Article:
A POS group health plan combines the features of an HMO and a PPO plan. Like an HMO, POS plans may require employees to choose a primary care doctor from the plan's network providers. Generally, services rendered by the PCP, like routine care or preventive services, aren't subject to the policy's deductible.
If an employee uses services rendered or referred by their PCP, they may receive a higher level of medical coverage. If they utilize services by a non-network provider, they may be subject to a deductible, a lower level of medical coverage, and have to pay up-front and submit a claim for reimbursement.
A POS may be a good option for your small business if your employees:
- Need flexibility when choosing physicians and other network providers
- Desire primary care physicians to coordinate care
- Prefer the balance of greater provider choice versus lower health insurance premiums
Exclusive provider organization (EPO) plans
EPO plans are similar to HMOs because they have network doctors their members must use except in emergencies. Members have a PCP who provides referrals to in-network specialists, and members are also responsible for small copayments and potentially a deductible.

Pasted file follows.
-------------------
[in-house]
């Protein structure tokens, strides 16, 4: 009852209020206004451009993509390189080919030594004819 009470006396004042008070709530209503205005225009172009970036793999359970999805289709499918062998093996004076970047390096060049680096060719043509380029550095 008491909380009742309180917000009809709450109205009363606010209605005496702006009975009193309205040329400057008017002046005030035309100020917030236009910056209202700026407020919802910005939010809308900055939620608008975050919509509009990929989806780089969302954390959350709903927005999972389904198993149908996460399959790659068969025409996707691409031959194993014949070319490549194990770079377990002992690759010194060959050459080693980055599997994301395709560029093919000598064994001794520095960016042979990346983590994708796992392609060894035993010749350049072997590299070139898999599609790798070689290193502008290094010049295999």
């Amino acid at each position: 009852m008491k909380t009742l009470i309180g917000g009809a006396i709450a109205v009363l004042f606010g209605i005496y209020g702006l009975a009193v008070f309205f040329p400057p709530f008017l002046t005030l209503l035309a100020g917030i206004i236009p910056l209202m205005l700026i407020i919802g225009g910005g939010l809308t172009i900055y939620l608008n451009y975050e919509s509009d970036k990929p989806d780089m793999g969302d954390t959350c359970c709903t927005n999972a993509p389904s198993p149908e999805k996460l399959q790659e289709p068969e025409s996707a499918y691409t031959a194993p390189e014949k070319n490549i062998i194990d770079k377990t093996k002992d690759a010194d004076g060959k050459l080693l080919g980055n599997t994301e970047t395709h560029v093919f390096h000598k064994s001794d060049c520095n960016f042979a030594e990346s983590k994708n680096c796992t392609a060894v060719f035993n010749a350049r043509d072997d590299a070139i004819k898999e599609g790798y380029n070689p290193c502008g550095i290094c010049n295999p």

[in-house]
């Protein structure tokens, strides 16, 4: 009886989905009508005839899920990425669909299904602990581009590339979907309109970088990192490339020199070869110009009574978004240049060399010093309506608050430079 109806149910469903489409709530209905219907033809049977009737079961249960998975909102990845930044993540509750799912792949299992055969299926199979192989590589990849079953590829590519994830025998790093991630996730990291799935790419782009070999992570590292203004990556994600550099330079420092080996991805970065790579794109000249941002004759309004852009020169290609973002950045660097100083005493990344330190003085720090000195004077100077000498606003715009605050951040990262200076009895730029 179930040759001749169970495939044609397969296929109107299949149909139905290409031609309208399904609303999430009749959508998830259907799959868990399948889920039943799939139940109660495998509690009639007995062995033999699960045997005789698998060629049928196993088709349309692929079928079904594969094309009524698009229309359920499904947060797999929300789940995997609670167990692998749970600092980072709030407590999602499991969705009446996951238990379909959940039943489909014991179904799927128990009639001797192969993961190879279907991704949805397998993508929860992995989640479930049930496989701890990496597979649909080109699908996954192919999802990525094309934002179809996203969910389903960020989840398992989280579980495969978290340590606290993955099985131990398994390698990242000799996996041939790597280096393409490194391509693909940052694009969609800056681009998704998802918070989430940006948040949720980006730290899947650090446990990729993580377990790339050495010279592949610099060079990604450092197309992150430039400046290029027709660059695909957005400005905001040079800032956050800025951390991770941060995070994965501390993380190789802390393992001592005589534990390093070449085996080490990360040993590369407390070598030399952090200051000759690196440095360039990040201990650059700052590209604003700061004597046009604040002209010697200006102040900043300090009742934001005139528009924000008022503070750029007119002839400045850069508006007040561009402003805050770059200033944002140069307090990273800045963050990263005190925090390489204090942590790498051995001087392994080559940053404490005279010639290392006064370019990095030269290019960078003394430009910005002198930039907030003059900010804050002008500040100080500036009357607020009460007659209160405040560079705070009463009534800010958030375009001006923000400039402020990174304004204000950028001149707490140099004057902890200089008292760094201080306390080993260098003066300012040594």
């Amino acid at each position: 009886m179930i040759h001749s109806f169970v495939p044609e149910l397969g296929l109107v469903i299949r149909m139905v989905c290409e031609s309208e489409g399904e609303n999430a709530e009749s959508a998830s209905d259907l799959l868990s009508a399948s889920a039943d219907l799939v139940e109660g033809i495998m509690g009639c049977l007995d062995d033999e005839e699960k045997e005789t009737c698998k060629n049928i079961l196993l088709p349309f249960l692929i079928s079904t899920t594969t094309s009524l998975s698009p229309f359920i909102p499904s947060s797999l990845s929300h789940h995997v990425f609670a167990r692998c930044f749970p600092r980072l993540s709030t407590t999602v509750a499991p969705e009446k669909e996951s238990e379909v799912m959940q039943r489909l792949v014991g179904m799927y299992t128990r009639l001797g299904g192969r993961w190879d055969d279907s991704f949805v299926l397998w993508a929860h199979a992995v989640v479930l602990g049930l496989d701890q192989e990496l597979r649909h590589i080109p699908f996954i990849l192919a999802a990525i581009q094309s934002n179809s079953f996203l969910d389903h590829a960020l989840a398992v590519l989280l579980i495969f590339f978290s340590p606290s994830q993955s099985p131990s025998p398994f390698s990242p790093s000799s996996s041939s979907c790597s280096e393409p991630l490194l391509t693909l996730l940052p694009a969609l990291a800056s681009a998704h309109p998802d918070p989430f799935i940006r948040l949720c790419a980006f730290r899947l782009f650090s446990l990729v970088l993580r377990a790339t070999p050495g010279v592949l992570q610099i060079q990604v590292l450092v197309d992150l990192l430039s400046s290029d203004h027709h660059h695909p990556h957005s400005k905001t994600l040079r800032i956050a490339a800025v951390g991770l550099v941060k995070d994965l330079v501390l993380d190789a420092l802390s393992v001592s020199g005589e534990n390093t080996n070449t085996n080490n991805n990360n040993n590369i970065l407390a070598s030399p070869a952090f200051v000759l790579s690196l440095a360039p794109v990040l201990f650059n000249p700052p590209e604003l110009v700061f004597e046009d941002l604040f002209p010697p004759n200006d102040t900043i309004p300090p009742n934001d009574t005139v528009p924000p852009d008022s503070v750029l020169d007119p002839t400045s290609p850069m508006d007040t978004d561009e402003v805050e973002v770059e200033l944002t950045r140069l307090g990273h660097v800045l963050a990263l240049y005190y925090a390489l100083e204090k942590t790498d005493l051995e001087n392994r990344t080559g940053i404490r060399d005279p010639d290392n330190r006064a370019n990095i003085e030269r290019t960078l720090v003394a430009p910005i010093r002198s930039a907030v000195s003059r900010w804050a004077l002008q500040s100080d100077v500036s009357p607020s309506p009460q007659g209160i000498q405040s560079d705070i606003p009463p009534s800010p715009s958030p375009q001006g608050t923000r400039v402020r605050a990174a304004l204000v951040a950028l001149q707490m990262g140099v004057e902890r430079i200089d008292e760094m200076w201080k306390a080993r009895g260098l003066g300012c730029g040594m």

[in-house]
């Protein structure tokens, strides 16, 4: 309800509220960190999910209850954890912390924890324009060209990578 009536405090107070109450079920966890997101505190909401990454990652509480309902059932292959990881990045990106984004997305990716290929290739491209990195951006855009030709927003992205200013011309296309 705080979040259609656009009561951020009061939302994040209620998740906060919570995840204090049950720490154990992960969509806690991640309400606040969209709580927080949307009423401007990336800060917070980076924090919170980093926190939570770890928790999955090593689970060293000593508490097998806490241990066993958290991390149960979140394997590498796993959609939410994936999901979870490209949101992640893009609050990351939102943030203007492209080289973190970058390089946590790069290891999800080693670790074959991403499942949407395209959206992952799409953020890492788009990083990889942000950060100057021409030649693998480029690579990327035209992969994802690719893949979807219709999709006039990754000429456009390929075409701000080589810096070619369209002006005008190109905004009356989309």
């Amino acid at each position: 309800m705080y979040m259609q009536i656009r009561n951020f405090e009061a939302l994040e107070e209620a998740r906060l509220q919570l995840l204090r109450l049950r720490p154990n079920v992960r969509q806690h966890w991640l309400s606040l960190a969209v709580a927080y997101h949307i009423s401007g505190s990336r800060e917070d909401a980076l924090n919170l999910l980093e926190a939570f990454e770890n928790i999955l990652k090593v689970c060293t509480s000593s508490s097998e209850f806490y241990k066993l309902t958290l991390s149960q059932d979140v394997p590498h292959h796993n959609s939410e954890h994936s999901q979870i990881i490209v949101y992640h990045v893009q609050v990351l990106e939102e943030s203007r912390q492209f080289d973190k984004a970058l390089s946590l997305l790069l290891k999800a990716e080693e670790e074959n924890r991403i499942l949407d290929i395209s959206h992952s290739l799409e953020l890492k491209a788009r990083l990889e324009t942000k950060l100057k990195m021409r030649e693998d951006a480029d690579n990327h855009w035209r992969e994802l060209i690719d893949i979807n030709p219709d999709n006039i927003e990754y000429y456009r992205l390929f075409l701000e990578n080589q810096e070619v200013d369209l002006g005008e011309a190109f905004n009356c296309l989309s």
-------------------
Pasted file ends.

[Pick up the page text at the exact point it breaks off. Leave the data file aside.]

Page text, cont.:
An EPO may be a good option for your organization if you:
- Like the balance of fewer provider choices in exchange for lower rates
- Have employees who can find value in a smaller panel of medical providers
- Have employees who are comfortable shouldering higher medical costs for unplanned events
Health savings account (HSA)-qualified plans
A health savings account (HSA) is a tax-advantaged savings account used in conjunction with an HSA-compatible high deductible health plan (HDHP) to pay for qualifying medical expenses. PPOs, HMOs, POSs, and EPOs can be considered HDHPs as long as they have a deductible that meets the threshold set by the IRS.
Though HSAs can be attached to group health insurance coverage, employers can contribute to an account whether they offer a group policy or not, as long as their employee has an HDHP. Once an employee leaves a company, the account goes with the employee.
HSA contributions may be made pre-tax, up to certain limits set annually by the IRS. Any unused funds in an HSA account roll over each year and accrue interest tax-free. Your workers may also withdraw funds for other non-medical expenses, but this will incur penalties and interest if they’re under 65 years old.
An HSA-qualified plan is best for your organization if:
- You offer an HDHP and want to help employees cover out-of-pocket expenses
- According to the KFF4, the average annual premiums for workers in HSA-qualified HDHPs are $7,170 for single coverage and $21,079 for family coverage.